Being a new Christian, I had learned a few spiritual truths. I knew from reading the Bible that when Jesus went to the cross, He provided both salvation and healing for me, and all I had to do was to ask Him to be healed.

I poured my heart out to God. "Lord, I know there's a time for everyone to die. If my time is up, I'm prepared for that; but if I don't have to go yet, I don't want to. I want to see my sons married and to see grandkids." Thinking of my future I added, "I want to get my house in order and give restitution to my family instead of the heartache that I've caused them."

At 3:30 in the morning, a bright light awakened me. A blue haze surrounded the light and slowly moved from the corner window toward me. I said, "God, is that You?"

The light penetrated my chest and warmth flowed through my body.The light rested awhile; and when it began to withdraw, an emotional weight lifted off me. The light moved back to the corner where it entered the room and seemed to hover there as if to say good-bye.

I laughed and cried. I knew God had touched me.

I fell asleep and awoke the next morning full of exuberant joy. Walking back and forth through my apartment, I repeated, "Thank You, Lord."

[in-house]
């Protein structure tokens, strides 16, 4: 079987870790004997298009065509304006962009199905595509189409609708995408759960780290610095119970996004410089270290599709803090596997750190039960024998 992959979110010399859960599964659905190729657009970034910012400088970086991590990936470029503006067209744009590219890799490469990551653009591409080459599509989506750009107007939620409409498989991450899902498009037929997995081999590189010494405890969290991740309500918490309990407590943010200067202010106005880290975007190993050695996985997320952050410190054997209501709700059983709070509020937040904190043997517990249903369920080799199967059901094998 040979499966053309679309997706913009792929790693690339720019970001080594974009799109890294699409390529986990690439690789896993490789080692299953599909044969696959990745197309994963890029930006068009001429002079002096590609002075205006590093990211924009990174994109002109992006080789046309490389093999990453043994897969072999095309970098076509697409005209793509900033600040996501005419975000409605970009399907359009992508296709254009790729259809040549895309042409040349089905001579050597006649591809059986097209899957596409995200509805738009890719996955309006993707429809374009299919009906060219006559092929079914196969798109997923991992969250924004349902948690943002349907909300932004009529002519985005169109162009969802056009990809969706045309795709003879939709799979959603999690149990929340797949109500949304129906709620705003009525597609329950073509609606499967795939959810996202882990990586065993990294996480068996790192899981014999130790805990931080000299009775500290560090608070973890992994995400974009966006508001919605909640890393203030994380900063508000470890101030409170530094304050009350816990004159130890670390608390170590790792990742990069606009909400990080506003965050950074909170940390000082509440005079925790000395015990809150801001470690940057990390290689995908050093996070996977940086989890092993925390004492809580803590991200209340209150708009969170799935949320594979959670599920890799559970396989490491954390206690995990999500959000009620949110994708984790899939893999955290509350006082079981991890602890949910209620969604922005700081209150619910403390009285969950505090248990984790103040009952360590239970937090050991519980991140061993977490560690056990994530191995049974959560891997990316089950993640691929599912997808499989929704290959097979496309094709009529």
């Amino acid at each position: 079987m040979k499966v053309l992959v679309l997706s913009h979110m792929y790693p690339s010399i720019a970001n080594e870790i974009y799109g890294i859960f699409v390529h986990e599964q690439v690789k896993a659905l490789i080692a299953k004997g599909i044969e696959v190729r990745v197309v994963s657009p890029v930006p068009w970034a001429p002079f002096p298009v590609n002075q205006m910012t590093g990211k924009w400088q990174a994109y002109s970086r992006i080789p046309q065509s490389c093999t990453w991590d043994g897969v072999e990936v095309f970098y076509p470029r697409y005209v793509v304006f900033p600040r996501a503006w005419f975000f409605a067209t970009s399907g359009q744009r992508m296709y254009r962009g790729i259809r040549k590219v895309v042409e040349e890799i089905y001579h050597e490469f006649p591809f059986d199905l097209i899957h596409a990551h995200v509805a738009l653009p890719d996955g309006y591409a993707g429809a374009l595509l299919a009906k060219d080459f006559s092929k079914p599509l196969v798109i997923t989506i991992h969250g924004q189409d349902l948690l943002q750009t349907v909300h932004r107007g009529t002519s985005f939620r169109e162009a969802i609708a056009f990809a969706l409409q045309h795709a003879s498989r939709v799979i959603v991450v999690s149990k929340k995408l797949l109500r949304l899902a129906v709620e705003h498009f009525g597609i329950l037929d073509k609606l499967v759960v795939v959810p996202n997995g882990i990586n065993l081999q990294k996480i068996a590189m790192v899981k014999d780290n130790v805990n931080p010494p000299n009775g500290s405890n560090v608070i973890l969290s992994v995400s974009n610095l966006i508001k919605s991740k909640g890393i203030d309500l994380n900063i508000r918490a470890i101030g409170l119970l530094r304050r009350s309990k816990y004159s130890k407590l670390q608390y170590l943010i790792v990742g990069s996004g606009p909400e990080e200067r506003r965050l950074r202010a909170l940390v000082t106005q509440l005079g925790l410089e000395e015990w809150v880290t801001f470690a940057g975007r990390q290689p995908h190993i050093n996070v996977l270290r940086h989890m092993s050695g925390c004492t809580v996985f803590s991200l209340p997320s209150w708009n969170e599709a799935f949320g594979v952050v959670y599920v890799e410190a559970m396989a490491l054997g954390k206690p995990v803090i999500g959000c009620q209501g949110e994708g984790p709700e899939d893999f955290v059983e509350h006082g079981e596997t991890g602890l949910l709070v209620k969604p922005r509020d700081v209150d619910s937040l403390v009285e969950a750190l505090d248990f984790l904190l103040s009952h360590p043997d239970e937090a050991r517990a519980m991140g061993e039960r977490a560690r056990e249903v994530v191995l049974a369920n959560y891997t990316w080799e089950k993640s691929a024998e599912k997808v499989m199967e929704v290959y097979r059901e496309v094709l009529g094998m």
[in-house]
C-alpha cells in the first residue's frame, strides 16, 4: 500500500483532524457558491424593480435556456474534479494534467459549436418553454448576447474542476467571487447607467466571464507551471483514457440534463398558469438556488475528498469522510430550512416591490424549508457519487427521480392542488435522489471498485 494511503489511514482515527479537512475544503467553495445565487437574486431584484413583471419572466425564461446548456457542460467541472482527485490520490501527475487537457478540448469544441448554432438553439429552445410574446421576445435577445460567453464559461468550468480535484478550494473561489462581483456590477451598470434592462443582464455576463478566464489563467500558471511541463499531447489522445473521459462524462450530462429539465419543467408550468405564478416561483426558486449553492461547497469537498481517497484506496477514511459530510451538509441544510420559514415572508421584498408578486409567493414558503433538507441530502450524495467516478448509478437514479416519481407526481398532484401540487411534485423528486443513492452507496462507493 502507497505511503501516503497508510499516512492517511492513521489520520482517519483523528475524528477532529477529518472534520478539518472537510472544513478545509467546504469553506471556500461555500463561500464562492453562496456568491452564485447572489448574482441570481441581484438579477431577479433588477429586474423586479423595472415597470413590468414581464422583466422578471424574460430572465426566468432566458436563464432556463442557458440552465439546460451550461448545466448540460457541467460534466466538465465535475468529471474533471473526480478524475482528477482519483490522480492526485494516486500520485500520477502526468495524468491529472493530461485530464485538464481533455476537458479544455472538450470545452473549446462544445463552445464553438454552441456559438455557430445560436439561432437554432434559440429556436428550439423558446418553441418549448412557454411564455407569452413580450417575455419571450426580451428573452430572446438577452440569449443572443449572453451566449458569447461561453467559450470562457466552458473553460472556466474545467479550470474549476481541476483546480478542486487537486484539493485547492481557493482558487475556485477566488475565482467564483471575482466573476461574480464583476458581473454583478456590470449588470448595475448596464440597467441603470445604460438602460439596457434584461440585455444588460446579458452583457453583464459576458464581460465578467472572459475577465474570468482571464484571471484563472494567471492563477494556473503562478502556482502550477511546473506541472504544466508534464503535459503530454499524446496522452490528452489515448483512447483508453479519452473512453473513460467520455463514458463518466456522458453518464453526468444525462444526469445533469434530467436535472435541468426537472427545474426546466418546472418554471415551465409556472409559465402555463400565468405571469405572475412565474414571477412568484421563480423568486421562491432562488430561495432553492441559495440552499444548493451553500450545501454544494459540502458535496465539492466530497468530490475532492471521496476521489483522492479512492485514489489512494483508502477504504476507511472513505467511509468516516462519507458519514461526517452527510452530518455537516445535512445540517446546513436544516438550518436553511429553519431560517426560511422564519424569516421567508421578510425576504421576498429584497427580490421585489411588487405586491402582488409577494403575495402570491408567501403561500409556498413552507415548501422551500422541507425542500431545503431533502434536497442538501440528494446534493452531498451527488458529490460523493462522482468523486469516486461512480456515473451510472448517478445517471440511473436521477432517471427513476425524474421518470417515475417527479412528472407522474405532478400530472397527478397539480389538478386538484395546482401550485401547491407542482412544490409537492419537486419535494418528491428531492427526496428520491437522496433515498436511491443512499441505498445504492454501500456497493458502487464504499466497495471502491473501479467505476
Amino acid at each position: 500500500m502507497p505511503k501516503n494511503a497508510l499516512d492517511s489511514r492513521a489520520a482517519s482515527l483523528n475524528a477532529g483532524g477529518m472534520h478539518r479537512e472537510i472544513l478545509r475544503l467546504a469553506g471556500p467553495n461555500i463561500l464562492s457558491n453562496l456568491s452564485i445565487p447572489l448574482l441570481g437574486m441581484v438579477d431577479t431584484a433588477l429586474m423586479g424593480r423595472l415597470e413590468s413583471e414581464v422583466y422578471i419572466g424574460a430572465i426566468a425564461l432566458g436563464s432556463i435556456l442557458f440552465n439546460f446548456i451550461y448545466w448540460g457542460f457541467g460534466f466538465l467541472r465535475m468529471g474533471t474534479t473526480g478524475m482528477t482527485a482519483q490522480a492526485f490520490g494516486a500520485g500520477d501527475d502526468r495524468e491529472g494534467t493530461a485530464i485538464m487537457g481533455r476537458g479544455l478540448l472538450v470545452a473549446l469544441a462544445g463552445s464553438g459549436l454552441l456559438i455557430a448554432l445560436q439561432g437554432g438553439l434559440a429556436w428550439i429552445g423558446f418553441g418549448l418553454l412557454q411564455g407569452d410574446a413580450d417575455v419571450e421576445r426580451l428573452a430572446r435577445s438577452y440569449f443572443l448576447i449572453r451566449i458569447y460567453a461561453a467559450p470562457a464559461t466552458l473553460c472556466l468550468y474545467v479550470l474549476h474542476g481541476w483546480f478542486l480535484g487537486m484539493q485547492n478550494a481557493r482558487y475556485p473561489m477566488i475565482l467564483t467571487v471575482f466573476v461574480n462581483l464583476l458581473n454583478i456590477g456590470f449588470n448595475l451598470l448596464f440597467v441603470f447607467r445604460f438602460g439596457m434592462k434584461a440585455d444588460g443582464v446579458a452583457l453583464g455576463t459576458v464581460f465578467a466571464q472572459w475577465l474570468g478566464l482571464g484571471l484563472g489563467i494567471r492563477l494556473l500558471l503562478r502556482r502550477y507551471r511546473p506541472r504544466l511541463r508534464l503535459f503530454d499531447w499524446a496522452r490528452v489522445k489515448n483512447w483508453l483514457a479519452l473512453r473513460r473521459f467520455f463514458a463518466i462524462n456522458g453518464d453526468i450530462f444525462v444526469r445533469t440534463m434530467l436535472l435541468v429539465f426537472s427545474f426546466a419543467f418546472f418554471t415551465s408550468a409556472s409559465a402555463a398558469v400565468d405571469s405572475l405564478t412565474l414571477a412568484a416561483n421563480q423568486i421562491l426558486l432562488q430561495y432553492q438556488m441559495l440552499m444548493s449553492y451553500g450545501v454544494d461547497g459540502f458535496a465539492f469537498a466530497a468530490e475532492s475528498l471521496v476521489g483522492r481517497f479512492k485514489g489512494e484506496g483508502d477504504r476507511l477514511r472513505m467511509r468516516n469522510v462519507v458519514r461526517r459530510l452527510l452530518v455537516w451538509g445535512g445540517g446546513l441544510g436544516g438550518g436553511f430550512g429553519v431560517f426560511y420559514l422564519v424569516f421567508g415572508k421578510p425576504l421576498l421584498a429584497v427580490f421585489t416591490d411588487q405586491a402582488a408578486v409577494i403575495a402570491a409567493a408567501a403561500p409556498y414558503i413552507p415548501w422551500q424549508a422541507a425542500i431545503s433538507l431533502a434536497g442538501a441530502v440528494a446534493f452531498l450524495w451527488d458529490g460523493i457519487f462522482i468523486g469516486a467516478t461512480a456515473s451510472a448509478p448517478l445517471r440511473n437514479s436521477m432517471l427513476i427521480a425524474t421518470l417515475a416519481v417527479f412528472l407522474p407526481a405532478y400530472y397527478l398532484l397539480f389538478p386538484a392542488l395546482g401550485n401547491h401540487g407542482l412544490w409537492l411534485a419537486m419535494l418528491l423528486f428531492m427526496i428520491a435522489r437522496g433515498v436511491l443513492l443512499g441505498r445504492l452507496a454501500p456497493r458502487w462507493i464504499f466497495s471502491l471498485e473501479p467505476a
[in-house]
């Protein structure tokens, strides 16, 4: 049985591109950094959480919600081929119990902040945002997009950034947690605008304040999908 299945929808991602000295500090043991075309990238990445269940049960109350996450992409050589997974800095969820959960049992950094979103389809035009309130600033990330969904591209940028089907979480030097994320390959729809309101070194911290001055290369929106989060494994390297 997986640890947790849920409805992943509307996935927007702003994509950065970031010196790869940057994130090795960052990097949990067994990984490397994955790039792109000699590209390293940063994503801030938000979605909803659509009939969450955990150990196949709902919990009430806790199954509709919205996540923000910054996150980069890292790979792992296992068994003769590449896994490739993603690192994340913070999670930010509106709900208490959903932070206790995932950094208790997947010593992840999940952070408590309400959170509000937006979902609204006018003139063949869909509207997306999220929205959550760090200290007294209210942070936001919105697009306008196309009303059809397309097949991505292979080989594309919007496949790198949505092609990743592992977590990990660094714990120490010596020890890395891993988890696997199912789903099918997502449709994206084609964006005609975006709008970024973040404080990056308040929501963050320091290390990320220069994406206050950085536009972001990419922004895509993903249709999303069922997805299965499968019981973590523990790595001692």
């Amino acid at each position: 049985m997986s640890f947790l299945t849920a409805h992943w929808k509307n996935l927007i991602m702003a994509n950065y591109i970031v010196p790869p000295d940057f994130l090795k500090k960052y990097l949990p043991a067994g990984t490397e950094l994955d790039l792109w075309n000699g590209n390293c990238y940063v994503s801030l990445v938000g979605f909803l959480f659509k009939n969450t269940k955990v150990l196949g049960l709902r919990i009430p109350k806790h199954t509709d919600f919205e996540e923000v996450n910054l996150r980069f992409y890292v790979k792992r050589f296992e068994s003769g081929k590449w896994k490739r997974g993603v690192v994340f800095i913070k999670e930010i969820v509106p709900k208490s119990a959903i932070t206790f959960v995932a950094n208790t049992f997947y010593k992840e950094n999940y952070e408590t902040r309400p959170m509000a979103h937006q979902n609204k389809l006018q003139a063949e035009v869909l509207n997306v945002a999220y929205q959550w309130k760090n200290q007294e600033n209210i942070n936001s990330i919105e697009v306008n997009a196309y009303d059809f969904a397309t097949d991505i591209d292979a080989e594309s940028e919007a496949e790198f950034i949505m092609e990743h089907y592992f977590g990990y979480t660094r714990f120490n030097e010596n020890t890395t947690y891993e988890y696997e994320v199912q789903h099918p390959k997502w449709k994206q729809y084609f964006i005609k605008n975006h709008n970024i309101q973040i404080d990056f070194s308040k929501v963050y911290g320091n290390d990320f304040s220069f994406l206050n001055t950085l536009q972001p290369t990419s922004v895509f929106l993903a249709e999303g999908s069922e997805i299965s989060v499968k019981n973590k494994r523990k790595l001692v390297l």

Checking into the hospital, the staff thought I was either in shock or just plain nuts. "What a great attitude you have," they said. Little did they know that the doctor would only have to do a "mop-up job." God had already done the real work.

Prior to the surgery, the doctor told me I would need a minimum of two weeks of round-the-clock monitoring in the intensive care unit and then three to five weeks of recovery.

When I awoke in intensive care, the nurse said, "If I didn't know better, I would say you never had surgery. All of your vital signs are normal!" The next afternoon I was moved out of the ICU unit. Every time the medical staff checked my vitals, they left my room shaking their heads.

Several doctors accompanied Dr. Byersdorf when he visited me. He described the lymphoma as an old cow pie that got too much sun. He said they scooped it up, did some trim work, and felt that they had gotten all of it. The colon cancer was also successfully removed.

Later, a nurse came in when I was up and said, "You shouldn't be out of bed!"
"But I have to go to the bathroom," I explained.

"You've got to be kidding," was all she could say.

My doctor frequently told me that I was the talk of his colleagues. Some said my recovery was a miracle; others said it was medically impossible.

The doctor soon asked, "Do you want to go home? We're not doing you any good here. All of your systems are normal, and you can rest at home." I was released from the hospital three days after surgery.

Initially, I was told that it would be at least two months before I could drive a car. I drove in four weeks. The doctor said it would be six months before I could return to work. I went back to work in two months.

Before starting a year of chemotherapy, I was told I would lose my hair, be sick, and lose weight. I had no sickness, kept all of my hair, and gained fifty pounds.

Five years after my surgery and after being told that I only had ten days to live, I am still going strong.

from Miracles Still Happen